If asked to single out the the Australian players who featured most prominently in 2010 FIFA World Cup™ qualifying, few Socceroos fans would venture the name Luke Wilkshire. Not that this would surprise the Dinamo Moscow utility man, who has seemingly made a career out of making an invaluable but understated contribution for both club and country. However, while he might lack the profile of some of his Socceroo team-mates, Wilkshire - after featuring in 11 of 14 qualifying matches - is set to play a prominent role in South Africa as Australia look to build on their Germany 2006 breakthrough success.
Indeed, no less an astute judge than former Australia coach Guus Hiddink plucked Wilkshire from relative obscurity at Bristol City, describing him as a “modern player, technically very good”. The legendary Dutchman raised some eyebrows by selecting Wilkshire in the Socceroos starting line-up against Japan and Italy in memorable encounters in Kaiserslautern at Germany 2006. Wilkshire, though, didn’t let either Hiddink or his country down with performances that helped changed the direction of his career, if not his profile.
A strong work ethic and a level of tenacity saw Wilkshire excel in midfield throughout much of his early career, which started as a 19-year-old in the Premier League with Middlesbrough before his three-season spell in Bristol. But it was the transfer to FC Twente, on the back of his Germany 2006 showings, that saw the career of the now 28-year-old really took off. Two years of regular first team action was capped by helping the Dutch Eredivisie side claim a first-ever place in UEFA Champions League. Then, in 2008, Wilkshire kick-started a new stage in his career with a hitherto highly successful move to Moscow, where he has become the first Australian to play in the Russian Premier League.
Firstly under Hiddink, and now under current Socceroos boss Pim Verbeek, he has also figured with increasing prominence at right-back for the national team, and it was in this role that he contributed to Australia’s remarkable defensive record en-route to South Africa. “Any coach when they are building on a team focus on their defence because if you keep a clean sheet, you obviously have a big chance of winning the game,” Wilkshire told FIFA.com in reference to an Australian team whose defence was breached just four times across 14 qualifying matches. “We have a good understanding (in defence) and we have plenty of experience there. It has gelled and worked well so hopefully we can keep that going right through to the World Cup."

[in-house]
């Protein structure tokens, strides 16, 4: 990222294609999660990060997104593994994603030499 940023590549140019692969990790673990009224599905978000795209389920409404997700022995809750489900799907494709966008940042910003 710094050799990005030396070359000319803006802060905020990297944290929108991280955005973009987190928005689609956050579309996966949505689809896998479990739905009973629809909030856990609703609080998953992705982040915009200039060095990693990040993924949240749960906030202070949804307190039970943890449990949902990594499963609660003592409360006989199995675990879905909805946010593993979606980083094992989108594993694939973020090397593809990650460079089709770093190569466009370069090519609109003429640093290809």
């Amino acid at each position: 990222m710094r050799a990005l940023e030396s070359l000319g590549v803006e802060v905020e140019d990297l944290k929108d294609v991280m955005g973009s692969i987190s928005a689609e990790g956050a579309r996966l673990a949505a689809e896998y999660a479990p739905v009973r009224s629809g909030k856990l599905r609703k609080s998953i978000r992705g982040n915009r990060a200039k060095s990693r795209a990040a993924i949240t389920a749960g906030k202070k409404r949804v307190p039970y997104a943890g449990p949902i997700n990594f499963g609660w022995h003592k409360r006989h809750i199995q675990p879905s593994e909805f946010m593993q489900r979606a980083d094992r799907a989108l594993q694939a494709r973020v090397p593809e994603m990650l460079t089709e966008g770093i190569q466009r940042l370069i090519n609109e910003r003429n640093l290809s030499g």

Despite Australia’s new found status on the world stage after reaching the Round of 16 for the first time four years ago, Wilkshire believes the Asian representatives go into Group D at South Africa 2010 as underdogs. “There are a few of us that have the experience of Germany but there is no doubt that we have drawn a very tough group and that we will be the underdogs going into it,” he said, referring to a section that sees after Australia pitted against Germany, Serbia and Ghana. “We will have to make sure we are at the peak of our game and try and draw on our experience to help us get some the results we need.”
Despite a reasonable goalscoring record at club level, Wilkshire has only just bagged his first goals for his country; goals that were 37 matches and five years in the making. A vital equaliser against Oman, plus an assist for a late Brett Emerton winner saved a ten-man Australia from a defeat in Muscat last November that would have left their AFC Asian Cup campaign teetering. As if that wasn’t enough, Wilkshire then repeated his goalscoring feat in the next match against Kuwait earlier this year and can achieve a peculiar hat-trick should he net in this week’s final Asian Cup qualifier against Indonesia.
“It took a lot of games to get my first for Australia, and to get two in succession was great," he said. "But I would give up all the goals in the world to keep on winning. That's the most important thing for me.”